The Indian government on March 26 finalised a four-pronged plan to deal with the situation arising from the blockage of Suez Canal. This plan was chalked out in a meeting convened by the Logistics Division of the Department of Commerce on March 26.
Prioritising the movement of perishable cargo, honouring existing freight rates, rerouting of ships and remaining prepared for post-blockage rush at ports are part of the four-point strategy which the government will adopt in view of the Suez Canal blockage.
The meeting, where the plan was finalised, was attended by representatives of the Ministry of Ports, Shipping and Waterways, ADG Shipping, Container Shipping Lines Association (CSLA) and Federation of Indian Export Organisations (FIEO).
The Marine Products Export Development Authority (MPEDA), Agricultural and Processed Food Products Export Development Authority (APEDA) and FIEO "will jointly identify cargo, particularly perishable cargo, for priority movement and work with the shipping lines for the same," said the statement issued by the Indian government following the meeting.
CSLA assured that the "freight rates as per existing contracts" will be honoured, the statement added.
"A request has been made to the shipping lines to maintain stability in freight rates during the period of this crisis. It was noted that the situation is temporary and is unlikely to have a long-lasting impact," it further stated.
The government has cautioned the ports operating in India to remain prepared to deal with the rush that is expected after the blockage in Suez Canal is over.
"Once the blockage is over, it is expected that some bunching may take place, especially at the ports of JNPT, Mundra and Hazira," it said.
"Ministry of Ports, Shipping and waterway assured to issue an advisory to these ports so as to gear up arrangements and ensure efficient handling during the forthcoming busy period," the statement added.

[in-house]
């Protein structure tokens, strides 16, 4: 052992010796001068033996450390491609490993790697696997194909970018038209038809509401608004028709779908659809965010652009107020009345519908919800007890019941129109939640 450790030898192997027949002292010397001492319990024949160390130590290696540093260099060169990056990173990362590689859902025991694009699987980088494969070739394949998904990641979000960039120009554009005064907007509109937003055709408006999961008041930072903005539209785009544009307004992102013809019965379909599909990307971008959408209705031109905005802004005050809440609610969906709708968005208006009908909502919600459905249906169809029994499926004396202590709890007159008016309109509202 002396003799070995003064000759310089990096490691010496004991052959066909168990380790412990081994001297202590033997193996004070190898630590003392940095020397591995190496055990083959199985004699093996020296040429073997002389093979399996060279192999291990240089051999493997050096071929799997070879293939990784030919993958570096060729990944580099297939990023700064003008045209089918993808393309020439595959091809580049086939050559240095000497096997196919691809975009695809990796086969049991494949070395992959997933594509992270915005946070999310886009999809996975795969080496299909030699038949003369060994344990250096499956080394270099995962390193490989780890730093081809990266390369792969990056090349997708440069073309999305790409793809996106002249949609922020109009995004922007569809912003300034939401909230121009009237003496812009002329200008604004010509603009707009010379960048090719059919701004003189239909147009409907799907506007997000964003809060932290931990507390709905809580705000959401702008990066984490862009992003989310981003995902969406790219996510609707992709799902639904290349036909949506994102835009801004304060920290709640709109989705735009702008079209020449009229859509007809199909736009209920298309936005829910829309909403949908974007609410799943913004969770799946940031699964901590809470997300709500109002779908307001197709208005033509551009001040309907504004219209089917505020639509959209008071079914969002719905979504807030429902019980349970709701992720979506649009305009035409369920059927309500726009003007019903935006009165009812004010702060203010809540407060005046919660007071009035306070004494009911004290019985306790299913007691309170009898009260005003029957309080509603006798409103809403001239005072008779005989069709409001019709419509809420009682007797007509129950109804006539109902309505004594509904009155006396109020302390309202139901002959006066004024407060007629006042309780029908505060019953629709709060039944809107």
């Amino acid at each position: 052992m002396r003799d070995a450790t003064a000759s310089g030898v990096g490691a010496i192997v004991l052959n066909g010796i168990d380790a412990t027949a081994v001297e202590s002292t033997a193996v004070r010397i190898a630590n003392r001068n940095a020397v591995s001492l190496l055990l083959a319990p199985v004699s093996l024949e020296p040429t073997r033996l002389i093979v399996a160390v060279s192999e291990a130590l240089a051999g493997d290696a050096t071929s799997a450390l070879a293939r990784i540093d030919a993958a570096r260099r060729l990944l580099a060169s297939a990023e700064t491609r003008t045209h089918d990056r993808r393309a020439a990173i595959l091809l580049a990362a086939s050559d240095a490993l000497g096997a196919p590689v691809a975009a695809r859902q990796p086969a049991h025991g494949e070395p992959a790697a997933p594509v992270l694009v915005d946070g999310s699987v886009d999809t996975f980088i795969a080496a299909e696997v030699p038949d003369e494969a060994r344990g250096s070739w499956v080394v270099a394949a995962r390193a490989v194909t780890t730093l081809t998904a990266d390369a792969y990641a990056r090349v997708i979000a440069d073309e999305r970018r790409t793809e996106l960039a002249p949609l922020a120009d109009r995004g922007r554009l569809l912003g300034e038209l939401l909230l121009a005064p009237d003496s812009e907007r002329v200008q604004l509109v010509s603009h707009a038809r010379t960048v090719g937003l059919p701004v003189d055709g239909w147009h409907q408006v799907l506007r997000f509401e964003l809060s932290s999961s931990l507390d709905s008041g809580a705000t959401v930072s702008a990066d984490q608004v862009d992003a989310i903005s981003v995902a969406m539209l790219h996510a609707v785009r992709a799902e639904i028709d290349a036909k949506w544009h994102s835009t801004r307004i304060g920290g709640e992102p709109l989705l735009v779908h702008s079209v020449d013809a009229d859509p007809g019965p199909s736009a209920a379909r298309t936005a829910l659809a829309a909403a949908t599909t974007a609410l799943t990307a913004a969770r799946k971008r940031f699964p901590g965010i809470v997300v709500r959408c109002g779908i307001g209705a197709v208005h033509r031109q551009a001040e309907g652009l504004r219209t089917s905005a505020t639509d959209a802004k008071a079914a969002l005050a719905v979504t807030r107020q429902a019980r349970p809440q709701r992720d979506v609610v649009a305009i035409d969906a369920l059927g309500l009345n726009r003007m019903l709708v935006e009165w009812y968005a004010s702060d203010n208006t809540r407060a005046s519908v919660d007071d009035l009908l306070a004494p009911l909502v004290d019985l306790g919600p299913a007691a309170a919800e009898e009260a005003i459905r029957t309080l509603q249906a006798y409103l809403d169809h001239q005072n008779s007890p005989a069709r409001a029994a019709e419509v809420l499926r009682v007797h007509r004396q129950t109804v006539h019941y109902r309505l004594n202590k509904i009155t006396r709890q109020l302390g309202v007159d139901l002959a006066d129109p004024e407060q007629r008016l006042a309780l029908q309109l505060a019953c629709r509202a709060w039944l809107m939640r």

During the meeting, it was also decided to explore the option of changing the route adopted by some of the cargo ships in view of the blockage in the arterial Suez Canal.
"Shipping lines were advised through CSLA to explore the option of re-routing of ships via the Cape of Good Hope. It was pointed that such re-routing usually takes 15 additional days’ time," it said.
Blockage of Suez Canal since March 23, 2021 has severely hit the global trade. This route is used for Indian exports-imports worth US$ 200 billion to and from North America, South America and Europe.
The items of trade for India, through Suez Canal, includes petroleum goods, organic chemicals, iron and steel, automobile, machinery, textiles and carpets, handicrafts including furniture and leather goods.
"It was noted in the meeting that over 200 vessels are waiting on the North and South sides of the Suez Canal and about 60 vessels are getting added to the queue on a daily basis," the Indian government noted in its official release.
If two more days are taken before the efforts result in clearance of the canal (digging on both sides, extra barges being added on every high tide, tugboats, etc. to straighten the stuck vessel), the total backlog created would be about 350 vessels, it added.
"It is estimated that this backlog should take about a week’s time to clear out. It was decided in the meeting to closely monitor the situation," the statement further said.